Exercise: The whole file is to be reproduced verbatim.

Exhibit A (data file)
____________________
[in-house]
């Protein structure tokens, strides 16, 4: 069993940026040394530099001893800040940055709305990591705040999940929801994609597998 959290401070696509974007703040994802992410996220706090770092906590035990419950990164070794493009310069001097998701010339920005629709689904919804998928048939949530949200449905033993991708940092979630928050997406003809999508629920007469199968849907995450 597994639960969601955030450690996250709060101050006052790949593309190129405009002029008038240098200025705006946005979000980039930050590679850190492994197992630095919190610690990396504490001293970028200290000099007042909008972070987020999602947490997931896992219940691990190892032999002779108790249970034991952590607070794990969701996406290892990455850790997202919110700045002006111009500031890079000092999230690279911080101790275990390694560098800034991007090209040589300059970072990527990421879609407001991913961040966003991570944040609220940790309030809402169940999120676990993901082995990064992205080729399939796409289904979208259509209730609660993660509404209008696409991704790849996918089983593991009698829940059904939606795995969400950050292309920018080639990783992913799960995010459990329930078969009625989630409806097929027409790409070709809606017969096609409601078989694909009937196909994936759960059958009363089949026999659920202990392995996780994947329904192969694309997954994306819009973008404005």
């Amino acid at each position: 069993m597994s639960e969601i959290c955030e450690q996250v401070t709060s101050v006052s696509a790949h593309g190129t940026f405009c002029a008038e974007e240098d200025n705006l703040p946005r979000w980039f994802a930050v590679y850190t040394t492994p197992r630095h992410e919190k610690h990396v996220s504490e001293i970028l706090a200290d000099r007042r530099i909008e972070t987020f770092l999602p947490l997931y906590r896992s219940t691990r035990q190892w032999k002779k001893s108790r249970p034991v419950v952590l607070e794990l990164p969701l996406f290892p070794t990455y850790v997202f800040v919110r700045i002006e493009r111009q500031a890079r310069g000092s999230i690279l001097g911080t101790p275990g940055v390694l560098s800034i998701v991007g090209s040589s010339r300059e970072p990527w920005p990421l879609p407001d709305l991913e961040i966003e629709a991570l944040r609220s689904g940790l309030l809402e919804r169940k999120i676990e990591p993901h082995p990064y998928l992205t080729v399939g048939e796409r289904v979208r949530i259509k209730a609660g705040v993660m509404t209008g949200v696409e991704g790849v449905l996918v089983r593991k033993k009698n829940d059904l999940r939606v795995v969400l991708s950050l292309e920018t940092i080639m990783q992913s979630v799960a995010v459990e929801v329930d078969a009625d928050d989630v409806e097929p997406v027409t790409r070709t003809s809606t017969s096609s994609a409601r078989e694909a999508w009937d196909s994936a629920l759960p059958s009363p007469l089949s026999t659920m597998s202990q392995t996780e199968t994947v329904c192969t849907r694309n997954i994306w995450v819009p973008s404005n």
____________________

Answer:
[in-house]
């Protein structure tokens, strides 16, 4: 069993940026040394530099001893800040940055709305990591705040999940929801994609597998 959290401070696509974007703040994802992410996220706090770092906590035990419950990164070794493009310069001097998701010339920005629709689904919804998928048939949530949200449905033993991708940092979630928050997406003809999508629920007469199968849907995450 597994639960969601955030450690996250709060101050006052790949593309190129405009002029008038240098200025705006946005979000980039930050590679850190492994197992630095919190610690990396504490001293970028200290000099007042909008972070987020999602947490997931896992219940691990190892032999002779108790249970034991952590607070794990969701996406290892990455850790997202919110700045002006111009500031890079000092999230690279911080101790275990390694560098800034991007090209040589300059970072990527990421879609407001991913961040966003991570944040609220940790309030809402169940999120676990993901082995990064992205080729399939796409289904979208259509209730609660993660509404209008696409991704790849996918089983593991009698829940059904939606795995969400950050292309920018080639990783992913799960995010459990329930078969009625989630409806097929027409790409070709809606017969096609409601078989694909009937196909994936759960059958009363089949026999659920202990392995996780994947329904192969694309997954994306819009973008404005």
């Amino acid at each position: 069993m597994s639960e969601i959290c955030e450690q996250v401070t709060s101050v006052s696509a790949h593309g190129t940026f405009c002029a008038e974007e240098d200025n705006l703040p946005r979000w980039f994802a930050v590679y850190t040394t492994p197992r630095h992410e919190k610690h990396v996220s504490e001293i970028l706090a200290d000099r007042r530099i909008e972070t987020f770092l999602p947490l997931y906590r896992s219940t691990r035990q190892w032999k002779k001893s108790r249970p034991v419950v952590l607070e794990l990164p969701l996406f290892p070794t990455y850790v997202f800040v919110r700045i002006e493009r111009q500031a890079r310069g000092s999230i690279l001097g911080t101790p275990g940055v390694l560098s800034i998701v991007g090209s040589s010339r300059e970072p990527w920005p990421l879609p407001d709305l991913e961040i966003e629709a991570l944040r609220s689904g940790l309030l809402e919804r169940k999120i676990e990591p993901h082995p990064y998928l992205t080729v399939g048939e796409r289904v979208r949530i259509k209730a609660g705040v993660m509404t209008g949200v696409e991704g790849v449905l996918v089983r593991k033993k009698n829940d059904l999940r939606v795995v969400l991708s950050l292309e920018t940092i080639m990783q992913s979630v799960a995010v459990e929801v329930d078969a009625d928050d989630v409806e097929p997406v027409t790409r070709t003809s809606t017969s096609s994609a409601r078989e694909a999508w009937d196909s994936a629920l759960p059958s009363p007469l089949s026999t659920m597998s202990q392995t996780e199968t994947v329904c192969t849907r694309n997954i994306w995450v819009p973008s404005n």